Firm replies to pig query

19 November 1999


Firm replies to pig query

AT the suggestion of our NFU regional office we wrote a letter to the company chairman, or managing director, of firms with whom we do business as well as some with whom we have regular contact.

The idea was to explain the plight of the UK pig industry, to outline the quality, traceability and welfare standards of home-produced meat and ask for their support when sourcing food for their canteens and restaurants.

Of the 15 letters sent on June 10, headed "Top Credentials for UK Pork & Bacon" we received five replies. British Sugar and the Environment Agency confirmed that they sourced their canteen food requirements from British producers. Norwich Union, while admitting that all fresh meat was of UK origin, had to concede that Danish bacon was sourced on grounds of cost, but that this policy would be reviewed since home producers were in need of support.

Anglian Water similarly supported British pig farmers by buying our ham but their bacon came from Holland – I wonder how certain they are about the ham?

John MacLeod from the National Institute of Agricultural Botany was most supportive, as one would expect, but admitted to a modest in-house canteen using predominantly British supplies.

With only a 33% response we sent the letter out again on August 2 – it must have been a wet day during harvest!

This brought another five responses. The Inland Revenue sent a brief note advising that they did not have canteen facilities at the Peterborough Tax Office and likewise Advanta Seeds UK and Quality Equipment (GE Baker (UK) Ltd). Both the last mentioned were supportive, Advanta suggesting that their suppliers of occasional sandwiches would be advised of the companys preference for British Pork products.

British Telecom was "delighted to inform us that purchases of fresh pork were from inside the UK – its good to eat pork". The next line spoilt the warm feeling one might have had for this multinational mega-star "The price of British Bacon is currently approximately 10% more expensive, thus we are sourcing bacon from Holland." The food and services development director from BT Services Division, who act as caterers to BT, said that her policy was to provide choice through offering value for money. But what about the quality, traceability and welfare considerations?

Clearly, like so many consumers, even when faced with the facts, only price matters.

Our response from the officer responsible for catering matters at RAF Wittering was somewhat more long-winded but followed a similar line to BT. It appears that the task of buying food for the Armed Forces is contracted out to Booker Foodservice. The Ministry of Defence, it appears, instructs the contractor to seek the best price in the open market for food and does not specify country of origin and encourages them to buy British food only when it is competitive.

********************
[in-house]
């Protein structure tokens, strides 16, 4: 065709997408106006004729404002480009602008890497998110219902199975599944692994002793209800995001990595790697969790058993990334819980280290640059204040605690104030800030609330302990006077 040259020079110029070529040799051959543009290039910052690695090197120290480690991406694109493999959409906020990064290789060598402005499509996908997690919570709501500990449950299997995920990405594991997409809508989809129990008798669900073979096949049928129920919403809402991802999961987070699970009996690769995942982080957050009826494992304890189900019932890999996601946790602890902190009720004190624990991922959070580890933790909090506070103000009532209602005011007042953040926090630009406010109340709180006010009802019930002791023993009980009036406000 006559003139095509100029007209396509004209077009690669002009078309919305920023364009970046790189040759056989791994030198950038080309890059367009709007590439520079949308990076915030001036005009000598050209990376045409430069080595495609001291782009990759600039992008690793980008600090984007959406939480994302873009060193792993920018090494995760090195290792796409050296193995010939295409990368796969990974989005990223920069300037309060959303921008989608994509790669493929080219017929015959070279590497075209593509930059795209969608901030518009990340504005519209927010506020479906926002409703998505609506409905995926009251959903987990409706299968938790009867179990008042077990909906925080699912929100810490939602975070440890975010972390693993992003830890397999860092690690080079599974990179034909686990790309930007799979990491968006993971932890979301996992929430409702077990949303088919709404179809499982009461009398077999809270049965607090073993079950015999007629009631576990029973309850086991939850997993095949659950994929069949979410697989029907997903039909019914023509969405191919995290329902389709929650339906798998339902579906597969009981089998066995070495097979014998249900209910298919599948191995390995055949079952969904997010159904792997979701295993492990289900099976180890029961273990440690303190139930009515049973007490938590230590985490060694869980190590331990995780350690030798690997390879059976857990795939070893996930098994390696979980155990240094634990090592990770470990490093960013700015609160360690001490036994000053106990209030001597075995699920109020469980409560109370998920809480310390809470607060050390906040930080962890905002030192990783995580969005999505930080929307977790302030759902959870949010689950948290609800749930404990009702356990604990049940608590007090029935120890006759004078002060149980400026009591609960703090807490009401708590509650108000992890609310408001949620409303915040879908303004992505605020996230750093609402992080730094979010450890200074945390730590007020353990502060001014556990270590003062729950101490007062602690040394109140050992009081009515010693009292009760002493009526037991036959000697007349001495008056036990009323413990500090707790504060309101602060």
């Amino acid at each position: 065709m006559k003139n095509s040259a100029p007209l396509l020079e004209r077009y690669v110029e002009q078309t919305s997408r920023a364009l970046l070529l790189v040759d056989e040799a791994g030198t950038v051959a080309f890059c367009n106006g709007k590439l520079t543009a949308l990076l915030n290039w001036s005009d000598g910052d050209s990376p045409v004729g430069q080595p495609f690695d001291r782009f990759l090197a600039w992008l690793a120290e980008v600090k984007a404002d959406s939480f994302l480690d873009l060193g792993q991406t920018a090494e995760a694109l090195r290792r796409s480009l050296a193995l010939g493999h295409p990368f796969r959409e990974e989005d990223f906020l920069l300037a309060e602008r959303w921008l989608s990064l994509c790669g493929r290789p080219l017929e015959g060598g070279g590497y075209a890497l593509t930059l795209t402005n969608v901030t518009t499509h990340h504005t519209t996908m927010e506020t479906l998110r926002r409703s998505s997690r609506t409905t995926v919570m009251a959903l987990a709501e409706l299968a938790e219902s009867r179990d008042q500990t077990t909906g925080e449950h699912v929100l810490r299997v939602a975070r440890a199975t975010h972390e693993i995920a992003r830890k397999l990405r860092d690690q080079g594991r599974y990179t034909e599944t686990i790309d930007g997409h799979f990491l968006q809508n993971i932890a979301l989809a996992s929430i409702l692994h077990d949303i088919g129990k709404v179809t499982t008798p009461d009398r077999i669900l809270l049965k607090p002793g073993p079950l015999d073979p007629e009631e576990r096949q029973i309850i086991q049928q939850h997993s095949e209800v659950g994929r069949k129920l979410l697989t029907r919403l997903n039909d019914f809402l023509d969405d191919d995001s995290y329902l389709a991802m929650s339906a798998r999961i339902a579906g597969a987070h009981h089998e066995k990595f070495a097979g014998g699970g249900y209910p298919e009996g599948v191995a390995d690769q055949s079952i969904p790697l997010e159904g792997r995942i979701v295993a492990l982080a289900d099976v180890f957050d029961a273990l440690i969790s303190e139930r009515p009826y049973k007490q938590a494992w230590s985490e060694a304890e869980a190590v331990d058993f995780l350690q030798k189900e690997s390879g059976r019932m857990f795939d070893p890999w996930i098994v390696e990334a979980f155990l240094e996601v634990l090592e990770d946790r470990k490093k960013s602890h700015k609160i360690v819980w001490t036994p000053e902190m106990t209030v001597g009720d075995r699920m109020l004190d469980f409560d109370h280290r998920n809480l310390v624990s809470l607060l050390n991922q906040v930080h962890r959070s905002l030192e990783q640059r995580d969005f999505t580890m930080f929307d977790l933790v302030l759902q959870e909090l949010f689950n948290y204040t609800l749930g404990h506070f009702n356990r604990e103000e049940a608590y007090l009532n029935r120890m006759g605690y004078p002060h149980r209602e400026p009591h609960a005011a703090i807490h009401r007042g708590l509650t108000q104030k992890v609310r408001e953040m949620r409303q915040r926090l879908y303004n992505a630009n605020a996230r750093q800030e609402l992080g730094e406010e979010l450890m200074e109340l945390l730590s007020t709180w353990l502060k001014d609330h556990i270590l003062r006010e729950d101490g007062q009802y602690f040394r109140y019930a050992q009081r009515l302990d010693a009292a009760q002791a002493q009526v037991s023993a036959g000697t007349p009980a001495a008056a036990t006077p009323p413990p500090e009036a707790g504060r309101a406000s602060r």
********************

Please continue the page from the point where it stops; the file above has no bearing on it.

In August it appears that the Armed Forces were sourcing all their pork from UK producers, but only 50% of bacon and gammon – "on value for money grounds".

Since it was the UK Parliament, by passing punitive legislation, that has made our product non-competitive, you would have thought that ministers would at least have tried to redress the balance by instructing the Armed Forces to buy British – after all, it is the best, and only the best should be good enough for men and women who take the Queens shilling.

But what of the third column in our table of name and shame, the 33% of chairmen and managing directors who failed to even have the courtesy of replying to our letters. East Midlands Electricity, BOC Gases, Xerox UK, National Tyre Service and Travis Perkins – enough said, I think. We, at least, will be looking for alternatives when sourcing products previously bought from these companies.

Sugar beet lift

We now have the results of the first lift of sugar beet.

The table below shows a summary of results and compares it with the same lift over the past four seasons. Not only does the table draw together the figures in last weeks report (On our Farms, Nov 12) it also highlights an exceptional clean root yield of 57.12t/ha (23.12t/acre).

The first lift at Easton Lodge is always around mid- to late-October, so that the significant fall-off in sugars is surprising but not as surprising as the top tare. &#42

Top credentials for UK pork and bacon

Response Response No

to letter to reply

10.6.99 follow-up




Seeds UK X

Anglian Water X

BOC Gases X

British Sugar X

British Telecom X

East Midlands

Electricity X


Agency X

Inland Revenue X

National Institute

of Ag Botany X

National Tyres X

Norwich Union X

Quality Equipment

(GE Baker (UK)) X

RAF Wittering X

Travis Perkins X

Xerox UK X

Sugar beet 1st lifting summary four years comparison

1996 1997 1998 1999

Area lifted (ha) 8.88 9.4 9.0 7.0

Yield: Clean beet (t/ha) 39.60 60.00 50.59 57.12

Average sugar (%) 19.4 18.0 18.6 16.2

Yield: Adj.wt (t/ha) 51.60 70.00 54.81 58.20

Total Tare (%) 13.0 12.0 12.0 14.0

Top Tare (%) 7.0 7.0 5.0 9.0

Value (interim price) (£/t) 37.72 30.17 29.41 28.80

Transport rate (£/t) *8.04 5.10 4.80 4.69

* Processing factory was Bury St Edmunds, changed to Newark in 1997.

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